I do appreciate non-BS articles of any sort on physical training. I'm more of a "stay in shape" cross training buff now, but any article or conversation - whether it be about running, bodyweight training, or whatever - I choose to read or engage in, respectively, is BS free.
However, I do think there has to be SOME middle ground. Too many people have emailed me on here and personally and on Facebook saying they also were disappointed that they didn't get the results they sought when they simply "ate big" and "lifted big" which is about as complicated advice that Professor X has offered concerning how OTHERS (besides himself) should train. (I'm not saying this in disrespect to X, but that's what I've seen.)
Fact is, MANY newbies don't know what program to train hard with and they don't have to eat so goddamn much to get big. Why does a buck-60 non-athlete who puts in about 5 to 7 hours of activity per week have to eat so much to gain? Some of the food combinations and items recommended for "big eating" contain an added THOUSANDS of calories. Most male newbs will do fine with starting at 3,000 calories and taking it from there.
In addition, too many men - not just in this bodybuilding forum, but on this planet - are waiting for some goddamn TICKET or SECRET or HAND HOLDING that will ensure that they make NO mistakes and that everything will be OK so long as they consult everyone on this board and their mothers about every goddamn move they make in the gym, socially, nutritionally, financially, romantically, and sexually.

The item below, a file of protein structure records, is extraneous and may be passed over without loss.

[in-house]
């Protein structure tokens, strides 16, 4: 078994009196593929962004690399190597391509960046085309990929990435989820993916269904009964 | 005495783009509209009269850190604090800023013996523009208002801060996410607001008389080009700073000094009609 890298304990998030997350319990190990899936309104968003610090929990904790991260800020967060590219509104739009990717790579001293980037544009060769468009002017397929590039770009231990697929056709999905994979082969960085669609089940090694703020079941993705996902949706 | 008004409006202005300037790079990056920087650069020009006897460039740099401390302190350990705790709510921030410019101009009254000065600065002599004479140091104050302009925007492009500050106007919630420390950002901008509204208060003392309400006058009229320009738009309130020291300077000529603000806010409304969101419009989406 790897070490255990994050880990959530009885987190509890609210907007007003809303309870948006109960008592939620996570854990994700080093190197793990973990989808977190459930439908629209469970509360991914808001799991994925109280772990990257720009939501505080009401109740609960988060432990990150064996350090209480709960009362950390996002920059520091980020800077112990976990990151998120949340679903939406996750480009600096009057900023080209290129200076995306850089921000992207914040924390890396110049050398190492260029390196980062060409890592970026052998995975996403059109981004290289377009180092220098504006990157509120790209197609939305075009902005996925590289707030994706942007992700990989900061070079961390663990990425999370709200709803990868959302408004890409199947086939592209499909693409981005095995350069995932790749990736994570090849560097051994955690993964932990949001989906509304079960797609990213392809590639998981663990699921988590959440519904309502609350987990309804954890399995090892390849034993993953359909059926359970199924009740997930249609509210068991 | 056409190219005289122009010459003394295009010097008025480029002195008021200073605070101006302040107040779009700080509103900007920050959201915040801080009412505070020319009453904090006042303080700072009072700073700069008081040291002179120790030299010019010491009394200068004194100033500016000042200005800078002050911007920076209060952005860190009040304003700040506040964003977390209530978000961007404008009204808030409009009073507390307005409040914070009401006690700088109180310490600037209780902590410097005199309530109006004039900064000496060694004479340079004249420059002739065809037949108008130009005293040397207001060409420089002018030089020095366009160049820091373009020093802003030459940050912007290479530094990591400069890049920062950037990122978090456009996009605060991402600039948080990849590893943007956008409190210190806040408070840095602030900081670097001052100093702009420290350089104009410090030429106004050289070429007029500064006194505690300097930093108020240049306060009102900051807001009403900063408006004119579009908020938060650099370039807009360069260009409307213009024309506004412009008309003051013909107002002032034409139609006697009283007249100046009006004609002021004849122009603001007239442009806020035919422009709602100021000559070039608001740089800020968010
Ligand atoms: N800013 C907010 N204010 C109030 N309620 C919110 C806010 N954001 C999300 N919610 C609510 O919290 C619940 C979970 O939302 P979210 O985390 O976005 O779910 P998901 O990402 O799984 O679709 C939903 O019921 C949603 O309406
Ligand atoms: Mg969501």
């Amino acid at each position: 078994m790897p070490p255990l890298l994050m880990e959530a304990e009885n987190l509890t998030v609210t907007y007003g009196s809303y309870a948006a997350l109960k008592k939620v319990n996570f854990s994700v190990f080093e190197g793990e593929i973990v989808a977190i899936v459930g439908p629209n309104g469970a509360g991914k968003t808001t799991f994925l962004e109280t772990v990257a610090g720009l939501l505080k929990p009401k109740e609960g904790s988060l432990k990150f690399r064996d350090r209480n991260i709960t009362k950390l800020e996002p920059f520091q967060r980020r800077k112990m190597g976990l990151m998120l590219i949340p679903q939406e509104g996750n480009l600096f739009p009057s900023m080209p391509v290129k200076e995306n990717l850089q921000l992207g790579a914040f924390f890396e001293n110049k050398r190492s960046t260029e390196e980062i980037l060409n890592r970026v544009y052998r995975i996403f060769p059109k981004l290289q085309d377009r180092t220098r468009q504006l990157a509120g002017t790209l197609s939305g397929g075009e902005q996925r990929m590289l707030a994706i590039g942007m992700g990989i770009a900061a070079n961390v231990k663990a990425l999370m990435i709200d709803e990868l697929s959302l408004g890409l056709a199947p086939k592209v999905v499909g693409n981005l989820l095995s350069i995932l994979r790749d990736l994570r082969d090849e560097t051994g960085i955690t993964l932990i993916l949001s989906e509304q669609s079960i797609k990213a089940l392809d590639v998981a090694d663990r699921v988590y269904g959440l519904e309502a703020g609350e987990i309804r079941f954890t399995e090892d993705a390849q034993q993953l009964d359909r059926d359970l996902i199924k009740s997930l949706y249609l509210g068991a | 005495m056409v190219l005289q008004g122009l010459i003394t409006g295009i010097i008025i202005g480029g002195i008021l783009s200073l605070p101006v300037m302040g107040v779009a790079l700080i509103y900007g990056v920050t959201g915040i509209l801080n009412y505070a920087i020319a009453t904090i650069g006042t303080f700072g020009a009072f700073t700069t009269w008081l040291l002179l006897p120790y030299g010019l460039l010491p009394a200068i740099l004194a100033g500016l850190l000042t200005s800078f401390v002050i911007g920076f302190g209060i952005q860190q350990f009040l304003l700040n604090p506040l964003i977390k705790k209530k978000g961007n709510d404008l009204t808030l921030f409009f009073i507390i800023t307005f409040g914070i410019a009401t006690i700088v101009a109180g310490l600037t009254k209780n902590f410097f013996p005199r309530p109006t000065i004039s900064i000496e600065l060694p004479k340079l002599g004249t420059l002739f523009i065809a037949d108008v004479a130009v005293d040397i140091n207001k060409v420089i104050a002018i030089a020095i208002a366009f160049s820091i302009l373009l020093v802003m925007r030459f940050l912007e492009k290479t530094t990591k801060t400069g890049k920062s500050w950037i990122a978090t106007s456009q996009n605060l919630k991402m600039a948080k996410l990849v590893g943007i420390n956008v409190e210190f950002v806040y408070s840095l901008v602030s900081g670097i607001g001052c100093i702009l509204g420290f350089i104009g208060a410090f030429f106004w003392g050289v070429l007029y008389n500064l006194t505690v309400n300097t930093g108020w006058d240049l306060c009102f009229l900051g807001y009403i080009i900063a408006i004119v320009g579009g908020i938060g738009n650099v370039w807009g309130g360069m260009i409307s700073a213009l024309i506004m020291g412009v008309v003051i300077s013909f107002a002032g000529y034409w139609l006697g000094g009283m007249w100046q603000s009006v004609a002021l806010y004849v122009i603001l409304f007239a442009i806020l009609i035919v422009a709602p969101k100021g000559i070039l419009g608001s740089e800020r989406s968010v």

Unfortunately life doesn't work that way, and people are now incapable of trying some tested programs for beginners or "cookie cutters" (yeah, they're actually GOOD for newbs - SS, HST, Bill Starr, Chris Aceto's or Lee Haney's or Dorian Yates' or CT's info for newbs in their books and articles), continuing long term learning, and making adjustments for themselves AS THEY GO!
THAT, and using their BRAINS!
I do think newbs should learn "how to work out" on a beginner's cookie cutter program as said above. Dorian Yates' provides great examples in his books about how to go from newb to intermediate to advanced. One does NOT have to follow HIS exact program, but take some lessons from the book on how to monitor one's own progress and make adjustments as time goes on.
Starting Strength and The Strong Shall Survive are NOT bodybuilding programs, but they sure will show someone how to lift weights and I'll be damned if some neeb doesn't make big strength and size gains froms before embarking on an all out hardcore bodybuilding split. (This is probably where X will come in and apply what I say here to HIM and say that's not how he went about things while ignoring the fact that he was/is far more indepenent minded and logical and mature and competent than most newbs considering the information they provide us.)